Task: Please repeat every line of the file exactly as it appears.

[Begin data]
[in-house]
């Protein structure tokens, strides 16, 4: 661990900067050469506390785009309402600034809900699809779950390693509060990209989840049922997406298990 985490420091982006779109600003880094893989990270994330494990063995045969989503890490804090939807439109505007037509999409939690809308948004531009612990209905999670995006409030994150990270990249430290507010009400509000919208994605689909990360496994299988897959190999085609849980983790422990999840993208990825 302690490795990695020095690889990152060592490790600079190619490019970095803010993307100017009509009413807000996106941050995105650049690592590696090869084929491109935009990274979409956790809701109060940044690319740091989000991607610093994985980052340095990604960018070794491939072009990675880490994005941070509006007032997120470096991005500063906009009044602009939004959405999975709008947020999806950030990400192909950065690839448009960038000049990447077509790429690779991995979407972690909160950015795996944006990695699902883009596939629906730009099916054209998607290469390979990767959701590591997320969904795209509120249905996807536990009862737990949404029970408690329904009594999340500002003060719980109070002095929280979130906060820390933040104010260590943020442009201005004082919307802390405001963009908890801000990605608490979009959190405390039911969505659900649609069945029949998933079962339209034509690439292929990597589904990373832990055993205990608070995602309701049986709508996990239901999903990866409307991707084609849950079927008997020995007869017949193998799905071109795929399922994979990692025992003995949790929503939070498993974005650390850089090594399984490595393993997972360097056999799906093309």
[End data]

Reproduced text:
[in-house]
């Protein structure tokens, strides 16, 4: 661990900067050469506390785009309402600034809900699809779950390693509060990209989840049922997406298990 985490420091982006779109600003880094893989990270994330494990063995045969989503890490804090939807439109505007037509999409939690809308948004531009612990209905999670995006409030994150990270990249430290507010009400509000919208994605689909990360496994299988897959190999085609849980983790422990999840993208990825 302690490795990695020095690889990152060592490790600079190619490019970095803010993307100017009509009413807000996106941050995105650049690592590696090869084929491109935009990274979409956790809701109060940044690319740091989000991607610093994985980052340095990604960018070794491939072009990675880490994005941070509006007032997120470096991005500063906009009044602009939004959405999975709008947020999806950030990400192909950065690839448009960038000049990447077509790429690779991995979407972690909160950015795996944006990695699902883009596939629906730009099916054209998607290469390979990767959701590591997320969904795209509120249905996807536990009862737990949404029970408690329904009594999340500002003060719980109070002095929280979130906060820390933040104010260590943020442009201005004082919307802390405001963009908890801000990605608490979009959190405390039911969505659900649609069945029949998933079962339209034509690439292929990597589904990373832990055993205990608070995602309701049986709508996990239901999903990866409307991707084609849950079927008997020995007869017949193998799905071109795929399922994979990692025992003995949790929503939070498993974005650390850089090594399984490595393993997972360097056999799906093309």